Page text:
From a six-year-old Brownie in wellies to a proud Second World War veteran displaying their medals, Greenford’s parade on Remembrance Sunday brought everyone in the local community together.
But while most people are able to join the annual walk to the war memorial outside Greenford Hall on 11 November, many Royal British Legion members now struggle to join in, as age and infirmity limit their mobility.
This year, however, determined volunteers from Ealing Community Transport (ECT) ensured that age and infirmity were no longer barriers for people who wished to honour fallen comrades, or pay their respects to those who have lost their lives in service of their country.
As the hundreds of veterans, cadets, Guides, Scouts and military personnel marched in time to the beat of various military bands, a bright green minibus could be seen joining the parade, which this year also marked the First World War Centenary.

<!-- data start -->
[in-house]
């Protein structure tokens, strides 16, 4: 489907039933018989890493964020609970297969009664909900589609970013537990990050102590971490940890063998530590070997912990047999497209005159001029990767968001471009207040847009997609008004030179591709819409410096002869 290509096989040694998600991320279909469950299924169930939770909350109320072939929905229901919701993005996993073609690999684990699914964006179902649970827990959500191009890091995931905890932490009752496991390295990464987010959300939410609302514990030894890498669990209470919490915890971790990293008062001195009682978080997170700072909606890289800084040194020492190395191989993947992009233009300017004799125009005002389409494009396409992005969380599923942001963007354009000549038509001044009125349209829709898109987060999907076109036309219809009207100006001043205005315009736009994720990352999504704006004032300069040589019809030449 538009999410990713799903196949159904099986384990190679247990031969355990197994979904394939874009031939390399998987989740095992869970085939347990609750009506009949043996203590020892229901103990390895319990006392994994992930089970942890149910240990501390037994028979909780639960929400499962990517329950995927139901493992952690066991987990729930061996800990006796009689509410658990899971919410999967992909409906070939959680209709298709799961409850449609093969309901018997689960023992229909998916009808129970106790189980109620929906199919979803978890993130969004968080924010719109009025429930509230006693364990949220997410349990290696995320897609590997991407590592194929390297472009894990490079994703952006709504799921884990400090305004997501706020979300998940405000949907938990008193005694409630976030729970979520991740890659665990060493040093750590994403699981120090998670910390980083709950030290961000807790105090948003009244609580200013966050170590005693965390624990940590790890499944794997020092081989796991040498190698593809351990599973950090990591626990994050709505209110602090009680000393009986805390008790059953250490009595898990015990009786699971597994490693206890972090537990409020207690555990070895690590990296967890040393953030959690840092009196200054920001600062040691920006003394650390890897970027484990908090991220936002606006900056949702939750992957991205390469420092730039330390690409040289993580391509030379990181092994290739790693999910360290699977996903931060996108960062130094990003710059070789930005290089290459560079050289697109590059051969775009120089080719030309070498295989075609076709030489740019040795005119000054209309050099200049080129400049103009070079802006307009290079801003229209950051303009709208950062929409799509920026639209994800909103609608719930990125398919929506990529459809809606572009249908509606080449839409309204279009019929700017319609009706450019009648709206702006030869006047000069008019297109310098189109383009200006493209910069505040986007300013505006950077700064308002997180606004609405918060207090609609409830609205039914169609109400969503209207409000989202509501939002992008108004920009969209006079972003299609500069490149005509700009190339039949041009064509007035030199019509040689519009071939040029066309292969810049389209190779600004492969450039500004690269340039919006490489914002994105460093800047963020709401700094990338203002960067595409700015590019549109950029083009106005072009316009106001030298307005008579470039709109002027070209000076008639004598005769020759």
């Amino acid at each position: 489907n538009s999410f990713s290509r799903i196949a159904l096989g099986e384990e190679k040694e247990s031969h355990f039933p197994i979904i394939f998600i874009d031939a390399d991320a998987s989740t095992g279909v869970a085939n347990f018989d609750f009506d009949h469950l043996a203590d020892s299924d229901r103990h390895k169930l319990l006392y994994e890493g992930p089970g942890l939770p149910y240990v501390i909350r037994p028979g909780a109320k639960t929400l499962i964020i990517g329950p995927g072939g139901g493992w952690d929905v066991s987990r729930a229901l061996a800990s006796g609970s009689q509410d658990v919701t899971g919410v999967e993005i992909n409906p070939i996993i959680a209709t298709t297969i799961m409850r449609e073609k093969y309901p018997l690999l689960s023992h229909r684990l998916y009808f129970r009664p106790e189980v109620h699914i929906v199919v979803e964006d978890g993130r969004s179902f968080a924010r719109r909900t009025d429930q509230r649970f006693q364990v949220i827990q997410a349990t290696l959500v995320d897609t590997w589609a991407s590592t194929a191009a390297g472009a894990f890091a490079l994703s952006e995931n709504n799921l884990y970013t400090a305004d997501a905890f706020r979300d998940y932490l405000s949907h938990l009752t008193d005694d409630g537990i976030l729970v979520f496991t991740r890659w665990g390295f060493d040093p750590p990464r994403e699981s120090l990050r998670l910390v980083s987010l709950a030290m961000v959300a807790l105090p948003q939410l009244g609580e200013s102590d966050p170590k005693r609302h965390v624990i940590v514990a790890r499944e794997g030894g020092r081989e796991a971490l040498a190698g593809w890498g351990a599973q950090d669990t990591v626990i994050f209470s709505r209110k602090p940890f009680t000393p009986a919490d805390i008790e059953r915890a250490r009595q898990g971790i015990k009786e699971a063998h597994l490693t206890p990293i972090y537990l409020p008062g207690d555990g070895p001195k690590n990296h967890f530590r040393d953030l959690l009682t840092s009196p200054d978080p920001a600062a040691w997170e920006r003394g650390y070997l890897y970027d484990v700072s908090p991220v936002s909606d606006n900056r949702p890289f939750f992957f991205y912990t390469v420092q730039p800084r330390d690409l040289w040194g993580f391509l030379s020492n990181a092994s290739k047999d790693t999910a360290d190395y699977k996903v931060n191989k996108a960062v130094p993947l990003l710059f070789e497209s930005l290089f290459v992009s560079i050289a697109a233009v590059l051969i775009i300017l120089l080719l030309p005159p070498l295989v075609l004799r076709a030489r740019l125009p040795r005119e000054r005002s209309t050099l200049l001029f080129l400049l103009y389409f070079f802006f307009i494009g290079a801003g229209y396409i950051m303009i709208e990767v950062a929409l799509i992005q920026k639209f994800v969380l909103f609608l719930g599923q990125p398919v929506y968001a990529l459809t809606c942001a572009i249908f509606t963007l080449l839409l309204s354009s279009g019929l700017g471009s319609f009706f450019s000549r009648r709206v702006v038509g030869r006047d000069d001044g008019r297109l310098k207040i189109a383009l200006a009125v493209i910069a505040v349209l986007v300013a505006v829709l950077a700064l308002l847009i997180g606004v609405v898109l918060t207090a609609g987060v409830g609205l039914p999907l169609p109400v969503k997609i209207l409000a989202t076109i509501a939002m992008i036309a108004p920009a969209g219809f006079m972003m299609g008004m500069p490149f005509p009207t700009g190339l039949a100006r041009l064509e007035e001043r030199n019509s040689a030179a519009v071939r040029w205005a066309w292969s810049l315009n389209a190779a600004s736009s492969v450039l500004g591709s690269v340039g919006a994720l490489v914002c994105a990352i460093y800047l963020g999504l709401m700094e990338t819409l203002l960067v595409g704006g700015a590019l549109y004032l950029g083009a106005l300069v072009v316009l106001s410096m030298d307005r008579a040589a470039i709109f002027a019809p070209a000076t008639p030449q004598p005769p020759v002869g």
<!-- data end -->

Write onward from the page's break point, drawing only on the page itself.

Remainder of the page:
Provided by ECT – a charity which enables those who struggle with mainstream transport to get out and about – the minibus was arranged thanks to Nick Hilton, a member of the ECT operations team and a committee member of the Royal British Legion Club in Greenford.
In recent years, Nick had been struck by the disappointment expressed by those who could no longer take part in the parade. He said: “Remembrance Sunday is a big deal to British Legion members. For some people, it is just a walk. But for our members, it is so much more.
“During my time at the Royal British Legion Club, I have seen able elders grow less able to do the things that they love to do, including joining the Remembrance parade. So, ECT driver Mandy Golby and I came up with the idea of partnering with ECT to provide a minibus, and I am proud that mobility is no longer a barrier for those who want to show their respects.”
Feedback from the passengers has been overwhelmingly positive. Nick said: “One of the veterans told me it was ‘just like the old days, with everyone back together again’. This is about people being able to get together and be where they really want to be, instead of being isolated alone.
“Everybody that wishes to pay their respects to the fallen forces should be entitled to do so, regardless of disability or mobility issues. To have been able to help people on the First World War Centenary was priceless.”
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